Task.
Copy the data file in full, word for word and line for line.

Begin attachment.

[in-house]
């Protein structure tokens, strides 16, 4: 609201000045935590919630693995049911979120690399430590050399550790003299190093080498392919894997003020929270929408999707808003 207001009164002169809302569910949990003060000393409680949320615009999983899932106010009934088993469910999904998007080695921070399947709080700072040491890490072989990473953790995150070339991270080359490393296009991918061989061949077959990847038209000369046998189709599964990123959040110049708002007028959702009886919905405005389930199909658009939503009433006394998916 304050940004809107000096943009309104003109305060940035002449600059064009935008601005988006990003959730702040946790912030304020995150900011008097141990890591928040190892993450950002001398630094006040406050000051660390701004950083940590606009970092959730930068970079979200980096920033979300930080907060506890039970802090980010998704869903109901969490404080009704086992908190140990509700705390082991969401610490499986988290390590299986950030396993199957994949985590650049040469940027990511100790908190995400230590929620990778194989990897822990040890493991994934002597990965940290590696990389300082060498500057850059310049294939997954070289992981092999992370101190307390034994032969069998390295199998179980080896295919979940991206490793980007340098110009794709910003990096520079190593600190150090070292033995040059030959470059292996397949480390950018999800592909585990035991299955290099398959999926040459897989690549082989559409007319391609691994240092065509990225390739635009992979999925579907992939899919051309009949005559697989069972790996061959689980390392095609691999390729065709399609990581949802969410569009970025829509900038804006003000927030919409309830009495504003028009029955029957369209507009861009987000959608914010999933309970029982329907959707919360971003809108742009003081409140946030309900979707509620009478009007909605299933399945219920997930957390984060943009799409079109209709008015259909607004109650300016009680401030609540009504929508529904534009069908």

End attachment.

[in-house]
């Protein structure tokens, strides 16, 4: 609201000045935590919630693995049911979120690399430590050399550790003299190093080498392919894997003020929270929408999707808003 207001009164002169809302569910949990003060000393409680949320615009999983899932106010009934088993469910999904998007080695921070399947709080700072040491890490072989990473953790995150070339991270080359490393296009991918061989061949077959990847038209000369046998189709599964990123959040110049708002007028959702009886919905405005389930199909658009939503009433006394998916 304050940004809107000096943009309104003109305060940035002449600059064009935008601005988006990003959730702040946790912030304020995150900011008097141990890591928040190892993450950002001398630094006040406050000051660390701004950083940590606009970092959730930068970079979200980096920033979300930080907060506890039970802090980010998704869903109901969490404080009704086992908190140990509700705390082991969401610490499986988290390590299986950030396993199957994949985590650049040469940027990511100790908190995400230590929620990778194989990897822990040890493991994934002597990965940290590696990389300082060498500057850059310049294939997954070289992981092999992370101190307390034994032969069998390295199998179980080896295919979940991206490793980007340098110009794709910003990096520079190593600190150090070292033995040059030959470059292996397949480390950018999800592909585990035991299955290099398959999926040459897989690549082989559409007319391609691994240092065509990225390739635009992979999925579907992939899919051309009949005559697989069972790996061959689980390392095609691999390729065709399609990581949802969410569009970025829509900038804006003000927030919409309830009495504003028009029955029957369209507009861009987000959608914010999933309970029982329907959707919360971003809108742009003081409140946030309900979707509620009478009007909605299933399945219920997930957390984060943009799409079109209709008015259909607004109650300016009680401030609540009504929508529904534009069908």